A new imaging technique could improve the diagnosis of osteoarthritis (OA) and reduce the need for hip replacement
and knee surgery
, scientists from New York have revealed.
OA is the most common form of arthritis, causing joint pain and disability for many over-65s.
However, if caught early, it might be possible to reduce the amount of permanent damage caused to the joints.
Researcher Dr Alexej Jerschow, who presented the findings at a national meeting of the American Chemical Society, said: "Our methods have the potential of providing early warning signs for cartilage disorders like osteoarthritis, thus potentially avoiding surgery and physical therapy later on.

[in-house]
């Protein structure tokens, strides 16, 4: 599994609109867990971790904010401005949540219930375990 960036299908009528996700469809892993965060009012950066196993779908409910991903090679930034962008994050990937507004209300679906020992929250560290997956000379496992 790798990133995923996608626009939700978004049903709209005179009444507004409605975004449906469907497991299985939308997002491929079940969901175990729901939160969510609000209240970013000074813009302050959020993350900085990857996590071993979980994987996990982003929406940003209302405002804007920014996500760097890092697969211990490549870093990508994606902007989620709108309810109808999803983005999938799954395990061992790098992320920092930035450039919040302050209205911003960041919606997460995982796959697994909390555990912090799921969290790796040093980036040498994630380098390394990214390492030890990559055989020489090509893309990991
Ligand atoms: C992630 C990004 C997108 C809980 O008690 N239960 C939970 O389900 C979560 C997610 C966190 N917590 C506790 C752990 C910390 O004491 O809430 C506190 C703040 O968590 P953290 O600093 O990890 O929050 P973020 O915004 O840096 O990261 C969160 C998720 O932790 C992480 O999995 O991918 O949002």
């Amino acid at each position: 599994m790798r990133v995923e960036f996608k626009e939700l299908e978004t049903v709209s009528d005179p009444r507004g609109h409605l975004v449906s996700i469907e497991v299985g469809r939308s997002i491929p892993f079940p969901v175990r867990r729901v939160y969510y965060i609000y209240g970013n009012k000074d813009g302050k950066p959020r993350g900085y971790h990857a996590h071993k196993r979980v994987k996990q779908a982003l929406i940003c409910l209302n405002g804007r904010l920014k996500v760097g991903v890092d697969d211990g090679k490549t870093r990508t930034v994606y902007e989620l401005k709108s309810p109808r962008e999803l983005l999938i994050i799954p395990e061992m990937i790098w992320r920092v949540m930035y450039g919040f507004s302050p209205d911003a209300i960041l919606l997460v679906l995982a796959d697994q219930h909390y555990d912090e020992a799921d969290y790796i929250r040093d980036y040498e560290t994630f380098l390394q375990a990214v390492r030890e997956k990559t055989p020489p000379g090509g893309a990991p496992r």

"Also, the effectiveness of early preventative drug therapies can be better assessed with these methods."
The imaging method uses magnetic resonance imaging to determine the concentration of a polymer known as glycosaminogycan (GAG), which is a biomarker for OA.
GAG gives cartilage its tough, elastic properties, and low concentrations commonly indicate the onset of osteoarthritis.
Dr Jerschow said that the simple, non-invasive method could be "valuable" and may become the gold standard for testing joint health.